Eligibility First Nation person registered under the Indian Act, Inuit recognized by Inuit land claim organization, or infant less than one year old whose parent is eligible. Enrollment in plan. Usually a member of a potentially vulnerable group (e.g., children, retirees, person with disability, social assistance recipient).
Coverage Prescribed eyeglasses, repairs, eye examinations when not covered, other depending on medically necessary needs. Restrictions on frequency and models. Varies: depends on plan sponsor. Usually maximum coverage outlined. Varies: often restrictions on frequency, models and costs.
Co-payment No co-payment. Most have some level of co-payment. Information not available from sources consulted.
Claims processing Paper-based. Varies depending on plan. Varies: seems to be a mix of paper-based and some electronic processing.
Prior approval Prescription is required.
Most items must be approved by the Program's regional office.
Usually not required: coverage up to a maximum per year. Most items need prior approval.

The private and non-profit sectors are moving towards greater customization in health benefit insurance coverage (e.g., health spending account, wellness, prevention and allied/paramedical health services).

Through the benchmarking exercise, the evaluation found that private and non-profit sector health insurance plans favour customization in coverage (i.e., plan sponsors choose the most appropriate plan for members). Furthermore, plan sponsors (e.g., employers) may choose to offer plan members (e.g., employees) a fixed plan or a flexible/modular plan with options. There appears to be some customization, depending on the public sector programs (e.g., decentralized delivery models, types of coverage); however, fixed plans seem more common in public sector organizations. In comparison, the NIHB Program establishes national policy frameworks to support the Program’s mandate to provide nationally consistent and portable benefits. In the case of regionally managed benefit areas, the Program’s regional offices work within these frameworks to implement coverage in a manner that reflects differences across and within regions (e.g., available P/T coverage and location of P/T health services, delivery of benefits through CA and/or contract provider as needed).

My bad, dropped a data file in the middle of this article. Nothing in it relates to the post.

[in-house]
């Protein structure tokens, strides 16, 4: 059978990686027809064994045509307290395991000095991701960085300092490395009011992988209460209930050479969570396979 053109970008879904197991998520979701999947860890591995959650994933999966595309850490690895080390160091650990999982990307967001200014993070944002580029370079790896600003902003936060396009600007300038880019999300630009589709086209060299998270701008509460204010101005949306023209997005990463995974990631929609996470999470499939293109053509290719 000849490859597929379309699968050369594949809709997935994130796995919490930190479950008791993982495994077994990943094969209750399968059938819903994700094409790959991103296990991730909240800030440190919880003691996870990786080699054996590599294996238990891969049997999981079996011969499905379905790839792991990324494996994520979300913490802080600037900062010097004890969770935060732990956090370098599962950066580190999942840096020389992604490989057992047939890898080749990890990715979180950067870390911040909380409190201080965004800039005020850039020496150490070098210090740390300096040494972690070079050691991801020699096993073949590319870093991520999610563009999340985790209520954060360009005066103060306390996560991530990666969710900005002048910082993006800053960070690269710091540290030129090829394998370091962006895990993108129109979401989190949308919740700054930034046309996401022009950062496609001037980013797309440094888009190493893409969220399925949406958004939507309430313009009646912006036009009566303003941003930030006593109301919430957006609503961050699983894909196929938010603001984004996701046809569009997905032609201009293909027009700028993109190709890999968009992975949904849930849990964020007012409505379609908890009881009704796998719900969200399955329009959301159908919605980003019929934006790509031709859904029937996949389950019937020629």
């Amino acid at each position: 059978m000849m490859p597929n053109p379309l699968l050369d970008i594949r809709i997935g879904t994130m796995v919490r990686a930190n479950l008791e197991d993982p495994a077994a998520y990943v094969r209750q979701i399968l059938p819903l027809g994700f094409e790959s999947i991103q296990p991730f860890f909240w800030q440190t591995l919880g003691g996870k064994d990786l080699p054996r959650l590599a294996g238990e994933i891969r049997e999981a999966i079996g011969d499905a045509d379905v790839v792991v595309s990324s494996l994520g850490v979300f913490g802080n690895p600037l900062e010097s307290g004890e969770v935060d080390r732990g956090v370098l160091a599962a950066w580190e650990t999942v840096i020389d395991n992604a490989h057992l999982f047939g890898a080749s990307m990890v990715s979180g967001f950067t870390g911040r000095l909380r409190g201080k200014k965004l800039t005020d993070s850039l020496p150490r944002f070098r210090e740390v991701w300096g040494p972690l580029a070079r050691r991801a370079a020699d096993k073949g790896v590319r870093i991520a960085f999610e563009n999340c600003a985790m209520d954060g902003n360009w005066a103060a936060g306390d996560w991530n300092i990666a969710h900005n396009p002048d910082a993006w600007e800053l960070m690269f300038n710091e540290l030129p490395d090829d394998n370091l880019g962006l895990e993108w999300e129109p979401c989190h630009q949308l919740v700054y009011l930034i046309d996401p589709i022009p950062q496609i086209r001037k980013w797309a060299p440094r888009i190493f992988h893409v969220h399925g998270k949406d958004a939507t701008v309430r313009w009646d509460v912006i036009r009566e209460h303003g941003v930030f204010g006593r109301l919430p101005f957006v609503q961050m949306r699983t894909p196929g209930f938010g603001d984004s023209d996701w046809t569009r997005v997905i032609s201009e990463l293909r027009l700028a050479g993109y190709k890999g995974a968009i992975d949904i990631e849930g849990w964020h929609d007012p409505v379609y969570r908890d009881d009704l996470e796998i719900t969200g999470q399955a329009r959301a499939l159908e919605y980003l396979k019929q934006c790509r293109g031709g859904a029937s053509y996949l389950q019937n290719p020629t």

It was also found that providing the option to plan members of having a health spending account is an increasingly common practice among private and non-profit health insurance plans. In an analysis of health benefits by the Conference Board of Canada, it was found that 65% of public organizations offer a health spending account to their plan members.

In keeping with the customization and tailoring of coverage, the evaluation found that private and non-profit insurers are increasingly developing coverage based on a holistic approach to health care that includes wellness, prevention, and allied/paramedical health services; however, offering paramedical services is a cost driver for many plans. Some coverage for allied/paramedical services is observed in government-sponsored programs. In comparison, the NIHB Program provides no coverage for allied services, or for mental health services other than those addressing a crisis.

Use of IT is common practice among private and non-profit plans (e.g., electronic processing, increased used of mobile applications to disseminate information and manage benefits, and websites with information organized by client type and coverage).

Electronic processing is a common practice among private and non-profit insurance companies and government supplemental health insurance programs, particularly for drug and dental benefits, and is being implemented for other benefits. Alternatively, fax and phone are used with very little reliance on paper records. In comparison, although the NIHB Program uses electronic processing for drug and dental benefits, processing of predetermination and prior approvals relies heavily on paper submissions, which may impact efficiency. According to Program representatives, this requirement is based on government policy related to privacy requirements for transmitting personal health information.